Choosing a Bit . . .
 
 

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Choosing a Bit . . .

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  • Choosing a bit for tenessee walker
  • Imus tennessee walking horse bit

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    05-08-2010, 08:30 PM
  #1
Weanling
Choosing a Bit . . .

Ok, so, I have a 7 year old Tennessee Walking Horse gelding that I'm about to start training him Saddleseat. He's currently in an Eggbutt Snaffle, but I'd really like to switch him to a curb bit. I'm really stuck on what bit I should get him. I hear great things about the Brenda Imus Comfort Bit and my old trainer wanted him in a Wonder Bit, but I'd rather not switch him to that. What bit do you think I need for him?
     
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    05-08-2010, 09:09 PM
  #2
Banned
First question: why does he need a curb bit? Or why do you want to change bits?
     
    05-08-2010, 11:53 PM
  #3
Green Broke
What are you hoping to accomplish with the change?
     
    05-09-2010, 12:52 AM
  #4
Yearling
Tenessee Walkers are shown in curb bits, usually.

The majority of my instructor's horses use Billy Allen curbs.. none of that 12-inch funky shank business. Only one uses a WonderBit.
     
    05-09-2010, 07:42 PM
  #5
Weanling
He does better in a curb bit then a snaffle bit
     
    05-09-2010, 07:50 PM
  #6
Banned
Quote:
Originally Posted by SpiritJordanRivers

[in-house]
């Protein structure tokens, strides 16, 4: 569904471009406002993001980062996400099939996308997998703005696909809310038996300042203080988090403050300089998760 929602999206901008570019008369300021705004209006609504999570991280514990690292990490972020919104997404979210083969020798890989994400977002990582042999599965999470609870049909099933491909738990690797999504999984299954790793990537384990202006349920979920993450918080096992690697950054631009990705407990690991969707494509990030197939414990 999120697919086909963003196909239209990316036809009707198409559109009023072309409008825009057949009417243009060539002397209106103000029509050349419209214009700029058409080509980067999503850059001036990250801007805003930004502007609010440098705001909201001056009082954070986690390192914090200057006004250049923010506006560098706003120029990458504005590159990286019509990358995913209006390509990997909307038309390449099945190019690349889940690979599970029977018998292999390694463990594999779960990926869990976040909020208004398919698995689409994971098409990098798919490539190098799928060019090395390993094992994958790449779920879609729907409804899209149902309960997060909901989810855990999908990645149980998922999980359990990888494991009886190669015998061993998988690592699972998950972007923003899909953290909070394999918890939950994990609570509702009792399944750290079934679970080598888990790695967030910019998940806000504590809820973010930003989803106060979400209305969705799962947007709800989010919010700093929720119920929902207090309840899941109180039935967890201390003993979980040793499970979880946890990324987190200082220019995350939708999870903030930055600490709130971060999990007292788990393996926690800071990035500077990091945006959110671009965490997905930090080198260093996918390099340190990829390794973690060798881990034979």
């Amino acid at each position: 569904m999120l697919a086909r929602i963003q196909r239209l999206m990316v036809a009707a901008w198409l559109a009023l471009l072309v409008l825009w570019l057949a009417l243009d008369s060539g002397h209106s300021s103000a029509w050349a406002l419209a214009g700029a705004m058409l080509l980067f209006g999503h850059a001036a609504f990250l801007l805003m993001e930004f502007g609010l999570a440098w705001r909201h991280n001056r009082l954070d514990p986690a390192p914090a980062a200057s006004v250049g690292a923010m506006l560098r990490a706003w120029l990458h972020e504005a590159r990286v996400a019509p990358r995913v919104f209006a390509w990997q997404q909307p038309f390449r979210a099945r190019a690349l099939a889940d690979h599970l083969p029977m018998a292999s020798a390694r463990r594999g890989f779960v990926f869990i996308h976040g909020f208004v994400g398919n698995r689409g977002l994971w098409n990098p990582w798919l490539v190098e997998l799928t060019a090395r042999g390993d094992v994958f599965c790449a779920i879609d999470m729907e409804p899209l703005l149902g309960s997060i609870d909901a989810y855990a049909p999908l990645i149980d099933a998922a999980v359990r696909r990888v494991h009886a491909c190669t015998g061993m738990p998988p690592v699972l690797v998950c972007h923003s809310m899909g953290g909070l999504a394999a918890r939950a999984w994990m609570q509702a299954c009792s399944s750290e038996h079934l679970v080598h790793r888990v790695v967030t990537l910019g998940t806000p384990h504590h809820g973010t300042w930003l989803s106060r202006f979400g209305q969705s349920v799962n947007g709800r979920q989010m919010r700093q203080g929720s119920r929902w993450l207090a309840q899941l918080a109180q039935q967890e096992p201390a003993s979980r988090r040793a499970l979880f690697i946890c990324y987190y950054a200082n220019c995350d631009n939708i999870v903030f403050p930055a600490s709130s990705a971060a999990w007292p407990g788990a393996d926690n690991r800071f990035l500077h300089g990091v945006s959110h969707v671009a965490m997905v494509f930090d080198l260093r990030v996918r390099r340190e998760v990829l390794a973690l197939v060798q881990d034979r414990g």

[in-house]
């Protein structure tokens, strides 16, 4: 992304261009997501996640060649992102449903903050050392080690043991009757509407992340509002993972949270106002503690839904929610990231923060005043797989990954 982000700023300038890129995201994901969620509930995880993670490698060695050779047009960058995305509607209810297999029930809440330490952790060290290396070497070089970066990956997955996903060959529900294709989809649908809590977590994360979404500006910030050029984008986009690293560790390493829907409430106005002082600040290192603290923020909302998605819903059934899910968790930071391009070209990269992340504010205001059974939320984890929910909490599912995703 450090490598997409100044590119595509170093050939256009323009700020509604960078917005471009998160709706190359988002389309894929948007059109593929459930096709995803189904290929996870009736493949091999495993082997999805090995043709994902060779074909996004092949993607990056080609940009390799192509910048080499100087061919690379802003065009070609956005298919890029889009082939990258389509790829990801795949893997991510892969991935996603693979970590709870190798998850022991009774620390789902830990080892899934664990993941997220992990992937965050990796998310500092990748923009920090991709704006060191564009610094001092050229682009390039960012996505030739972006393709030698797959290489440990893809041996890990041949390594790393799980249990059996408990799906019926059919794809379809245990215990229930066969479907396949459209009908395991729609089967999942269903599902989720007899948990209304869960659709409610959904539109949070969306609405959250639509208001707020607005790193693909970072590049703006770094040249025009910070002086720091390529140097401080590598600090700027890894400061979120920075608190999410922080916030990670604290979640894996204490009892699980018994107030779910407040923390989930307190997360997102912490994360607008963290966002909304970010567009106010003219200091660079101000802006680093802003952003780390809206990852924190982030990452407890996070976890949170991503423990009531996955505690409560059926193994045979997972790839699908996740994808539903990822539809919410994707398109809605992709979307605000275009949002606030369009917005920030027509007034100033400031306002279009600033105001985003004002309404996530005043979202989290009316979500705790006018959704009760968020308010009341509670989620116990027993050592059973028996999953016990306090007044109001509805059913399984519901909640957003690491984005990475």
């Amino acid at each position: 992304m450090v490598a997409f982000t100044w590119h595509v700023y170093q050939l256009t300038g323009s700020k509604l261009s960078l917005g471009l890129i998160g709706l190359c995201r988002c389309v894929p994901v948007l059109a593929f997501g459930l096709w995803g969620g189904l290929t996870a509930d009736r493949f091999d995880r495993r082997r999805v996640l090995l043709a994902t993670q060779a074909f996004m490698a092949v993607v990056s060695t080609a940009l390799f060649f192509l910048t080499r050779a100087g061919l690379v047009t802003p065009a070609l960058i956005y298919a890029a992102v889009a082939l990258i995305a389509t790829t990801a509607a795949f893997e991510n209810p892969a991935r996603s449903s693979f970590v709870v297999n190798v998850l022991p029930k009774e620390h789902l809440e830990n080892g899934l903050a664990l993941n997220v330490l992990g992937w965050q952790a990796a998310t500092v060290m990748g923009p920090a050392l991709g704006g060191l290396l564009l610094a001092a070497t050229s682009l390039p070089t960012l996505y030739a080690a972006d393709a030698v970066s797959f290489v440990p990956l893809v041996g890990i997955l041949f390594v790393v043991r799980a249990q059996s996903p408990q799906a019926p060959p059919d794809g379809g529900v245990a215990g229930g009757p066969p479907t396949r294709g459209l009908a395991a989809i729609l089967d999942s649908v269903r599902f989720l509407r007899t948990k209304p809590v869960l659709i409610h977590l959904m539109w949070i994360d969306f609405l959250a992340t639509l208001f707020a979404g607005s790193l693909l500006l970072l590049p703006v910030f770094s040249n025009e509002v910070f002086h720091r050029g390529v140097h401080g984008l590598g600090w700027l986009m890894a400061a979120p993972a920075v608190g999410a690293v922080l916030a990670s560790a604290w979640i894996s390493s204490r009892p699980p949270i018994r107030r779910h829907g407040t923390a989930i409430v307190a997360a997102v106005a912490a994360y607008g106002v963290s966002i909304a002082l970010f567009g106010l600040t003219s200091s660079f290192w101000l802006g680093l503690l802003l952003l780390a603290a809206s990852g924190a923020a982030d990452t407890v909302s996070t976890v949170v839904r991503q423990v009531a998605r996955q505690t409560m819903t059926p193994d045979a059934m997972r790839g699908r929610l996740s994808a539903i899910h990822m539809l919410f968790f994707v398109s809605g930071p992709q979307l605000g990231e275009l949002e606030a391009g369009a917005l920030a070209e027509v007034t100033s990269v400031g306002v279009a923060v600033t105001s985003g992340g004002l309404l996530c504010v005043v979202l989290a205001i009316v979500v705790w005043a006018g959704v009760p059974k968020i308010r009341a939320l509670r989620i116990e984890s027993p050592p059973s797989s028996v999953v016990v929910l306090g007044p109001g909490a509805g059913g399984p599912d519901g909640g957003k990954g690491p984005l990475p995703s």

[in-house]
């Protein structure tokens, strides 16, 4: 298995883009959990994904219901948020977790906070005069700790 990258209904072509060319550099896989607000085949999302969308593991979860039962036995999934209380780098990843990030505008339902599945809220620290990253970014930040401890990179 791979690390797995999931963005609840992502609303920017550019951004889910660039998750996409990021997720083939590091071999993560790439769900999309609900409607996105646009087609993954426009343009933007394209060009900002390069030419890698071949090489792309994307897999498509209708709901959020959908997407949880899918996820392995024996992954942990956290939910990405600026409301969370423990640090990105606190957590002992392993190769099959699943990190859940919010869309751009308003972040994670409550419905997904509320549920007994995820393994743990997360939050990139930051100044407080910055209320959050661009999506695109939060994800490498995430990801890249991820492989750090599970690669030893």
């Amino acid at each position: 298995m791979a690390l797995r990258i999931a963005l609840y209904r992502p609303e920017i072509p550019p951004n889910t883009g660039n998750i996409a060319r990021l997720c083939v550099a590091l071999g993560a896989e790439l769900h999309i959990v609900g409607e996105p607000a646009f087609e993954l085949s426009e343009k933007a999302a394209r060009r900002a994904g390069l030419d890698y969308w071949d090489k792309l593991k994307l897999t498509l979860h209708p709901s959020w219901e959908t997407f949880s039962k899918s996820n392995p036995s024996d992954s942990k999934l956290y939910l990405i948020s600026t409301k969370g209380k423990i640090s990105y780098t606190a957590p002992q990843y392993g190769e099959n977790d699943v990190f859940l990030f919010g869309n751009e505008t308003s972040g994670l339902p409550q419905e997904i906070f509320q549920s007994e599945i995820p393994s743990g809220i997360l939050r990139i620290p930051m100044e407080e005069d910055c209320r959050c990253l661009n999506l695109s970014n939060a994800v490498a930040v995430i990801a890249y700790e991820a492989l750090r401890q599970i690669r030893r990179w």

He does better in a curb bit then a snaffle bit
I'd say that's a training problem then. A horse should treat all bits the same (i.e. Responding to all cues well), a curb bit means its just less work on your part.
     
    05-10-2010, 04:41 PM
  #7
Weanling
Ok then I want a curb, which bit should I get?
Kaleighlg likes this.
     
    07-30-2010, 04:27 PM
  #8
Weanling
The Roberts Reining horse bit is a WONDERFUL bit. My friends use them on there walkers and it is a medium port bit.
https://www.pinchlessbits.com/index....mart&Itemid=53
     
    08-03-2010, 12:49 AM
  #9
Foal
Heyy cool cool!! Saddleseat is a lot of fun! Ummmm... Really, it all depends on how your horse works. If your horse isn't consistent in tucking his nose without you having to work your bridle ever second, your going to want a higher port bit with a long shank. The more your horse is lighter in the bridle the lower the port has to be.
     
    08-03-2010, 01:17 AM
  #10
Yearling
Look for a short shanked, low (or no) port bit. My gelding Loki was worked in a medium/shortish shanked bit with a solid, slightly curved mouthpiece. He worked wonderfully in it, but I've taken him back to a snaffle.

I suggest something like that, it's lightweight and easy on the mouth. Won't send the horse into hysterics at the slightest touch of the reins.
     

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